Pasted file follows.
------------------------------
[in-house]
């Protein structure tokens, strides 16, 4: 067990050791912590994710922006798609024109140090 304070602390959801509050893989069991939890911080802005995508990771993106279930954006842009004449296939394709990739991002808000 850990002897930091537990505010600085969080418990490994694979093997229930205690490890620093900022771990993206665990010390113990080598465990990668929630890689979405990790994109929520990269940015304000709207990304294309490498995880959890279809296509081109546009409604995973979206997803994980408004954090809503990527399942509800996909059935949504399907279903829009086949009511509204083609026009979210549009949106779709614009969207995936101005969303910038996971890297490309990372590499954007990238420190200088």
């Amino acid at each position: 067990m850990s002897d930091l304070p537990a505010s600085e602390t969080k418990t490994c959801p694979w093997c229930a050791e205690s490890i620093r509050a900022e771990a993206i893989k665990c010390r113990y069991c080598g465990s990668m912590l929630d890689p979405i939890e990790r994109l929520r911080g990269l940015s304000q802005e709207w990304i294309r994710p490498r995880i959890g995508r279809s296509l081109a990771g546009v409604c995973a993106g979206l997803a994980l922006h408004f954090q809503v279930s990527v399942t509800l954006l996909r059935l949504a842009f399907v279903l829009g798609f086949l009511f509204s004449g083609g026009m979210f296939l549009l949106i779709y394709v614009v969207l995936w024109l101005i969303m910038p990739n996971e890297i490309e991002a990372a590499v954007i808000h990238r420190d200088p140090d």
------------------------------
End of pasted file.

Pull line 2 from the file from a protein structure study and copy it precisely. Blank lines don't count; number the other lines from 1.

């Protein structure tokens, strides 16, 4: 067990050791912590994710922006798609024109140090 304070602390959801509050893989069991939890911080802005995508990771993106279930954006842009004449296939394709990739991002808000 850990002897930091537990505010600085969080418990490994694979093997229930205690490890620093900022771990993206665990010390113990080598465990990668929630890689979405990790994109929520990269940015304000709207990304294309490498995880959890279809296509081109546009409604995973979206997803994980408004954090809503990527399942509800996909059935949504399907279903829009086949009511509204083609026009979210549009949106779709614009969207995936101005969303910038996971890297490309990372590499954007990238420190200088």